Week in Review > Week in Review 03-26-2021Posted by Kevin Miller on March 26th, 2021
Gov. Mike DeWine on Tuesday vetoed SB22 (McColley-Johnson), legislation that curtails emergency powers he’s used during the pandemic, but lawmakers successfully mustered the three-fifths majority vote needed in both chambers to override him Wednesday. DeWine had made one last attempt at convincing lawmakers to back down, sending them a five-page letter Monday that outlined his concerns the legislation would blunt the ability to handle future crises involving Ebola, food-borne illness and other threats. House Clerk Brad Young announced that the bill was officially filed with the Ohio Secretary of State’s Office on Wednesday, meaning the bill becomes effective in 90 days. Asked whether the administration would take legal action to block SB22’s implementation, DeWine spokesman Dan Tierney said, “Too early to tell if there will be legal action yet. The governor will review with legal counsel.”
Ohio Office of Budget and Management (OBM) Director Kimberly Murnieks announced Friday that the Ohio Public Facilities Commission (OPFC) in partnership with OBM’s Capital Markets Team completed the sale of $597 million of Common Schools and Higher Education bonds. The sale supports capital projects at K-12 schools, colleges and universities around Ohio. The transaction included a $148 million refinancing of debt issued in 2011 and 2013 and will produce $46 million of cash flow savings between FY21 and FY33, OBM noted in a release.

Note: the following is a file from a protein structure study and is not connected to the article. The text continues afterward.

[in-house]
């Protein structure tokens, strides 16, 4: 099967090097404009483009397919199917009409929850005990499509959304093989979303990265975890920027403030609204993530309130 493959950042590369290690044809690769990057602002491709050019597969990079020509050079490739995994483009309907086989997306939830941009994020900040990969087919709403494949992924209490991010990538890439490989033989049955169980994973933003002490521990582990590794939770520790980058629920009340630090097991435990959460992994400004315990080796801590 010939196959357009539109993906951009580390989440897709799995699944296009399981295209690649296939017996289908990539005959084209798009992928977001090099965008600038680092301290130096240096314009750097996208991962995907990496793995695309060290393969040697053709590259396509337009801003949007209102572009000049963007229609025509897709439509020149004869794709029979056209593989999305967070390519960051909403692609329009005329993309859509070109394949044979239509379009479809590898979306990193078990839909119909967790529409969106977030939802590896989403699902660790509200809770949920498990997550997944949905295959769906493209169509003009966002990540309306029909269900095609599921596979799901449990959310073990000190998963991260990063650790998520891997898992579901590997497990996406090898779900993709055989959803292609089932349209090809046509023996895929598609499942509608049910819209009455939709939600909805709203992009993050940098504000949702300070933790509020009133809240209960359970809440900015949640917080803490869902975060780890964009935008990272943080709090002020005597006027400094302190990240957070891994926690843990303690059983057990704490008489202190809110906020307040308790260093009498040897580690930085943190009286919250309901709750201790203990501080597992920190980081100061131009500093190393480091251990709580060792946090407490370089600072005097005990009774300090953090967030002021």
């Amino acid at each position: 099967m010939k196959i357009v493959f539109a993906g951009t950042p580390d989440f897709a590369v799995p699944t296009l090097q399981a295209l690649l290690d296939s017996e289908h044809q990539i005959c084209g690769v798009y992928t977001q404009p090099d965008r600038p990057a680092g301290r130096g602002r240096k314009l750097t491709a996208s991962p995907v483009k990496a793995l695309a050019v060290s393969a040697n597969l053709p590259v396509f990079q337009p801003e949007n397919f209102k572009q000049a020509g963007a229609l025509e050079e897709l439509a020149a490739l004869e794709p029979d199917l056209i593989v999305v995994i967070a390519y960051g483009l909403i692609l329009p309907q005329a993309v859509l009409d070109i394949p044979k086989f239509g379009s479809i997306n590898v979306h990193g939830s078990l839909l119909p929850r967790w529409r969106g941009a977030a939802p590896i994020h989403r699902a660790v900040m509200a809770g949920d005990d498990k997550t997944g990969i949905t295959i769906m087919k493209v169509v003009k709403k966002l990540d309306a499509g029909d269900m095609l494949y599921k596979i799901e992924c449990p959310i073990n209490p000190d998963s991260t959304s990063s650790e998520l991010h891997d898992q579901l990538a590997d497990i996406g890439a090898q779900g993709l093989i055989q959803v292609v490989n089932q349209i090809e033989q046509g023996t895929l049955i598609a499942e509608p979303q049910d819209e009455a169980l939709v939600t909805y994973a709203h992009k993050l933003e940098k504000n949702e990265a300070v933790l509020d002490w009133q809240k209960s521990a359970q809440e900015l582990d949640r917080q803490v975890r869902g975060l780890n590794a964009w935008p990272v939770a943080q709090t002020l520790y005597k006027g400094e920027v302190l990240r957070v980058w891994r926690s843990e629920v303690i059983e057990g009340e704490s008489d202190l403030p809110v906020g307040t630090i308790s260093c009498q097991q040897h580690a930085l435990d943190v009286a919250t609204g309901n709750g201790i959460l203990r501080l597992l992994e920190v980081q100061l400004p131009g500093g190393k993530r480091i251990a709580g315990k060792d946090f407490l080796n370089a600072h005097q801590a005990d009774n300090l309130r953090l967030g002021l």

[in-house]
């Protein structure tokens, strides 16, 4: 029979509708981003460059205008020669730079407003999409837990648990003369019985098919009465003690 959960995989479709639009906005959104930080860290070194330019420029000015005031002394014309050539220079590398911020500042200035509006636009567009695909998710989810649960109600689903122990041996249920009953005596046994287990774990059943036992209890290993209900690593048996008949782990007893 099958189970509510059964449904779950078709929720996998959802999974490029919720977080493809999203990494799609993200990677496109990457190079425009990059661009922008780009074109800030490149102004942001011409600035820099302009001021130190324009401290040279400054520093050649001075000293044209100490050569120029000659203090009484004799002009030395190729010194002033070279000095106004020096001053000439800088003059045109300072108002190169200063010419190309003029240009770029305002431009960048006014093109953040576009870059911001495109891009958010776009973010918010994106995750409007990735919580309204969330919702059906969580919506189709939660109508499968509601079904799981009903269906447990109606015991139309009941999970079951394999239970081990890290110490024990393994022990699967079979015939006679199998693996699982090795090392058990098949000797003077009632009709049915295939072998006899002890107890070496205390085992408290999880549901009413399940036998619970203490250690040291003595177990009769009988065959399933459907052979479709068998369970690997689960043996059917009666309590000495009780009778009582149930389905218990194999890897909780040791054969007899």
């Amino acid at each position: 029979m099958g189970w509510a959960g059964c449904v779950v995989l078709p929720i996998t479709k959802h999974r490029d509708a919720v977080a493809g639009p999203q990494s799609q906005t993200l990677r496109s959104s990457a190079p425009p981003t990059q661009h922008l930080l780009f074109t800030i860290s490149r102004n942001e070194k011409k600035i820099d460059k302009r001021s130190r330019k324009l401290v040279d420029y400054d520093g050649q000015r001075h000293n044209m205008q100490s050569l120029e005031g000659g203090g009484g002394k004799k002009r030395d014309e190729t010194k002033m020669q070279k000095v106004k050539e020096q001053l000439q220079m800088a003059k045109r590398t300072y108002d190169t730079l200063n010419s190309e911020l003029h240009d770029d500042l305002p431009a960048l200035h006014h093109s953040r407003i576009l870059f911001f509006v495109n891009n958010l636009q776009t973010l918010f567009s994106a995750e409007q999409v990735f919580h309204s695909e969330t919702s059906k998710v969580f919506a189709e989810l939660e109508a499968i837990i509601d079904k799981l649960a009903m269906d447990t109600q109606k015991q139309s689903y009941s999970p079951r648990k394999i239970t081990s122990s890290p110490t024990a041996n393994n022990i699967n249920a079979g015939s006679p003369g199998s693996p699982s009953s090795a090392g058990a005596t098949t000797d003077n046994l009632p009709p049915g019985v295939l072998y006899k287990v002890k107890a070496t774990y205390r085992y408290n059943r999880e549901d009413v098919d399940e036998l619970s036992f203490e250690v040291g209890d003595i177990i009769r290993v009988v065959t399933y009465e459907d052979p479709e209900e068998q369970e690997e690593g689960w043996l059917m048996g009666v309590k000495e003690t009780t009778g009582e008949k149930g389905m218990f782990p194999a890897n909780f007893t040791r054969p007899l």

State academic testing for the spring kicked off Monday just days after state leaders finalized the details for how testing will proceed this spring given the pandemic and the federal government’s refusal to bless a blanket testing cancellation like the one granted last year. Gov. Mike DeWine signed HB67 (Koehler-Bird) on Saturday after last week’s votes in the House and Senate.
Answering a range of questions in what retired journalist Tom Beres called “a random interrogation,” Gov. Mike DeWine appeared at the City Club of Cleveland Friday for a discussion on the past year under COVID-19 restrictions, what the coming months will look like and the current political climate in Ohio. Regarding the leadership of President Joe Biden, DeWine told Beres he thought the Biden administration “has done a good job” in regard to the pandemic and that this should not be viewed through a political lens, praising the work of the Trump administration as well. He discussed the FEMA mass vaccination site at Cleveland State University as an example that has “worked out exceedingly well.”
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